This frustration of Flanagan’s to squeeze a drop of honesty from an infuriating subject all those years ago is still palpable, and at the heart of this new novel it seems he remains monumentally pissed off with his dead muse. Which is fine – an angry Flanagan on the warpath for emotional revenge is a great kickstart to any creative project – except this project turns out to be a mostly uneven and dissatisfying ride.

First Person’s most pressing issue is that it takes at least 80 pages to get into the story. The flabby opening section, involving the book’s protagonist, Kif, simply repeating the exact same story points – he’s not sure whether he should write this book, he doesn’t trust the subject, he’s lost faith in his own abilities as a writer – could be condensed to a chapter. Flanagan paces the pages, bemoaning the death of the publishing industry, asking what it is to write and why writers make the choices they do, without taking the reader on any particularly sharp narrative journey or hooking them into the story to come. The kindest thing that can be said about the entire first quarter of the novel is that it is deeply boring.

Do readers need to bring an understanding of Flanagan’s “real life” struggles with Friedrich in 1991 in order to deepen their experience with First Person? Such background knowledge certainly adds context and weight to the work. But should a reader need to come to a novel equipped with a cheat sheet to enable them to enjoy it? There was a breathtaking poignancy upon discovering Narrow Road’s intention as a love letter to Flanagan’s father, but the beauty of that novel was that it existed independently of this revelation – it was a stunningly crafted epic that needed no further context. Without tipping a wink to Codename Iago, First Person is left as a somewhat rambling, repetitive, rudderless collection of thoughts.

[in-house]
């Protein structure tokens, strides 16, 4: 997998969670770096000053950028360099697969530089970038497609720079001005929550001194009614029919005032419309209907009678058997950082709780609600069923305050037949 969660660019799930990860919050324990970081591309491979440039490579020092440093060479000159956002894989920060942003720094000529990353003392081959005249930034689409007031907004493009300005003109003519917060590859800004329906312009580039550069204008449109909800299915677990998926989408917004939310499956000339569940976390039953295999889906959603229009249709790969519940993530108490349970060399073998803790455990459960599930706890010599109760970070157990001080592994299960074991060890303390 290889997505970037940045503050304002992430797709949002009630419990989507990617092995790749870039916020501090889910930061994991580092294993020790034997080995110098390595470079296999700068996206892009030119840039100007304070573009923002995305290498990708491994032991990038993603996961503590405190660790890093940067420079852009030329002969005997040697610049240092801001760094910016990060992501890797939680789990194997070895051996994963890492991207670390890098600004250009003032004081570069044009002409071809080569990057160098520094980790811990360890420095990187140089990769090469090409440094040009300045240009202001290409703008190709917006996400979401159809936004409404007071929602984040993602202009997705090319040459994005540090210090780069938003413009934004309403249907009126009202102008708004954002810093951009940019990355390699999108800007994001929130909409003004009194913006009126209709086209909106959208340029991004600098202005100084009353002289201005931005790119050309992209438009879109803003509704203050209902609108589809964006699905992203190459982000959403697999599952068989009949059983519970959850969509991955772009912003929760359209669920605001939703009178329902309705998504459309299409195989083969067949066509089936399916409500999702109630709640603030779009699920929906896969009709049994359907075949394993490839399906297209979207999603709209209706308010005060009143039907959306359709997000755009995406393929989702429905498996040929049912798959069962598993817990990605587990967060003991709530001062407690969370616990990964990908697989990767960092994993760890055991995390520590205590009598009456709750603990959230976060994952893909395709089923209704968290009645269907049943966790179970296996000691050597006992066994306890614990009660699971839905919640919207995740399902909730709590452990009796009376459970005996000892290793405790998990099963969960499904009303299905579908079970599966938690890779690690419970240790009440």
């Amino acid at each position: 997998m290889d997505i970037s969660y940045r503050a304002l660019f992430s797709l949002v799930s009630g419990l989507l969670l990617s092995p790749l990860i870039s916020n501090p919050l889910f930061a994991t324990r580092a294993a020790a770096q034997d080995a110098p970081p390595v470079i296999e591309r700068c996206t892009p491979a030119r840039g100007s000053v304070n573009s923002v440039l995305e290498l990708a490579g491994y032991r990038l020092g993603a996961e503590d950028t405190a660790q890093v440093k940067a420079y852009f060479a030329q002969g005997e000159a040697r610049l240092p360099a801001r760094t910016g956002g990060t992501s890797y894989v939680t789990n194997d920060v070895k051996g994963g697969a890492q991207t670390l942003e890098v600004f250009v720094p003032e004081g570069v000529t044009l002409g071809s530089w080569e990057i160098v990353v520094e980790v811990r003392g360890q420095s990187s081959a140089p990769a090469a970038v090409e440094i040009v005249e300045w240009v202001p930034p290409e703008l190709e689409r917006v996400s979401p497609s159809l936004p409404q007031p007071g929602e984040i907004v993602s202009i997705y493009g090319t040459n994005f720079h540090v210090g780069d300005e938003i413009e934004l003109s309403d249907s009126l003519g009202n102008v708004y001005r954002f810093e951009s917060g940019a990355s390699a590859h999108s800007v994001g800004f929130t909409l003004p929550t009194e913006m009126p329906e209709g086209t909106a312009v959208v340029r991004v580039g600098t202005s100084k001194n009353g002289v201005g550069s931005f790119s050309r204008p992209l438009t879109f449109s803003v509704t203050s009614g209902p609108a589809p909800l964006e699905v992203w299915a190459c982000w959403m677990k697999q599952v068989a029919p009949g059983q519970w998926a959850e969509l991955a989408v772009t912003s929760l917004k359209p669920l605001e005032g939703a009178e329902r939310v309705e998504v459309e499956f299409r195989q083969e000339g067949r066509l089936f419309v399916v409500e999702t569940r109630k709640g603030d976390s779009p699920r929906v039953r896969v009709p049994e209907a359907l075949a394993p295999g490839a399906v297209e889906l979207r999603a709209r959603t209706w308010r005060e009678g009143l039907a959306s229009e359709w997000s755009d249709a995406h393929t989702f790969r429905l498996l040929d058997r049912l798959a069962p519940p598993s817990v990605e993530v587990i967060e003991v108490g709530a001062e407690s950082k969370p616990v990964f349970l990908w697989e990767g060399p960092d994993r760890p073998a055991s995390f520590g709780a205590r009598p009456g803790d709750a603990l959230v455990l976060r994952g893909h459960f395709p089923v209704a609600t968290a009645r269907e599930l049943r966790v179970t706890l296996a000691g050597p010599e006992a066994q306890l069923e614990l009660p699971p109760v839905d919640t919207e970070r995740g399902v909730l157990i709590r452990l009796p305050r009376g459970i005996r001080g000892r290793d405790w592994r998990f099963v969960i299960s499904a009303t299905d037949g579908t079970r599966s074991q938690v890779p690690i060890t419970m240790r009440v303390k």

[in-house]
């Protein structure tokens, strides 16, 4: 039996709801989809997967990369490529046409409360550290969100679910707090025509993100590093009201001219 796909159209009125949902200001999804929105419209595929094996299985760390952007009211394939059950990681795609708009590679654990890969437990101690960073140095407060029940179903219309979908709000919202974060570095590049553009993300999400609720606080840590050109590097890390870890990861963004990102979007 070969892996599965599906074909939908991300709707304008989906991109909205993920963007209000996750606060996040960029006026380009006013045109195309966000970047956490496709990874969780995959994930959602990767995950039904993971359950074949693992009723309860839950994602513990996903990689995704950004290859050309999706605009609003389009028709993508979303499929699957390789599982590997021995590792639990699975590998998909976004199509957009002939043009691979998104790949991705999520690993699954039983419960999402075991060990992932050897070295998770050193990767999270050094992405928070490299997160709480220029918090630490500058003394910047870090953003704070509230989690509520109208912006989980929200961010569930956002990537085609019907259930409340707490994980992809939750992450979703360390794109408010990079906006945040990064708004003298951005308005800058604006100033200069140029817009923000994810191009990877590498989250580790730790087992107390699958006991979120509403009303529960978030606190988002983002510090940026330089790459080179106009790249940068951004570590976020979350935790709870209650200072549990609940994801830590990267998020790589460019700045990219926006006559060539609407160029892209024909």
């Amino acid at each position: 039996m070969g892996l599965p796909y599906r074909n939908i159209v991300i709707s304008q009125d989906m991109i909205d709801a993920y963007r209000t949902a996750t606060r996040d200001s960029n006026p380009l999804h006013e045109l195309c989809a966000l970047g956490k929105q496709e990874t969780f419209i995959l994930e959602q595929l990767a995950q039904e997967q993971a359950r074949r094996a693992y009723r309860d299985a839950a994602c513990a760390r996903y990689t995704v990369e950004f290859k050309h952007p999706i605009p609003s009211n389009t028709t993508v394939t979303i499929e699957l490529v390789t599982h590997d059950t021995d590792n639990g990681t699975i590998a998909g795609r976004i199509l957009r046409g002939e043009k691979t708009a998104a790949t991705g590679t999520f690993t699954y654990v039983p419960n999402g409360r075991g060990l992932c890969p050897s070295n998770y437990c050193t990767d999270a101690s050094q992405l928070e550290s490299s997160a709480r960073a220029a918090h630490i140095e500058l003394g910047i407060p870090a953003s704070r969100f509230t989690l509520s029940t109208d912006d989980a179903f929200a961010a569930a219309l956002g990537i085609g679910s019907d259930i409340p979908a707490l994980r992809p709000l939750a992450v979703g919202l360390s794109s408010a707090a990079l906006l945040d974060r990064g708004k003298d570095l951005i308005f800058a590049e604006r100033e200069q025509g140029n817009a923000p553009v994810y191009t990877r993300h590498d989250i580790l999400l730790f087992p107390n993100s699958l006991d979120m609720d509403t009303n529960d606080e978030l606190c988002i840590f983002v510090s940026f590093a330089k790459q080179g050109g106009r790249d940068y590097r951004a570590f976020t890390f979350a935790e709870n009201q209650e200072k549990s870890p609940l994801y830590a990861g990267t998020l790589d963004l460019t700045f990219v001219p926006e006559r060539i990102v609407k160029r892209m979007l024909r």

Moments of Flanagan’s dagger-sharp genius still stab through the murk, in writing so delicious and muttered and patently his own: “We covered the opening abyss and our own eyes with rice-paper words: love, mostly. Family, often. Those sorts of words. The lies that blind, you could say. And yet, the words were as true as they were false.” But it’s not enough to wallpaper over the yawning dearth of story and structure, nor the frustrating skim-stone descriptions of characters who seem to pop in and out but take us nowhere, including the hapless Kif himself.

Flanagan had to follow up Narrow Road with something, and he must have nearly gone out of his mind writing it. He remains a gift to this country and one hopes that now that he has the “difficult second album” out of his system he’ll be given the peace and space to return to his better instincts and produce a work more in keeping with his talent.  KR

Knopf, 480pp, $39.99

This article was first published in the print edition of The Saturday Paper on Oct 21, 2017 as "Richard Flanagan, First Person".

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Reviewer: KR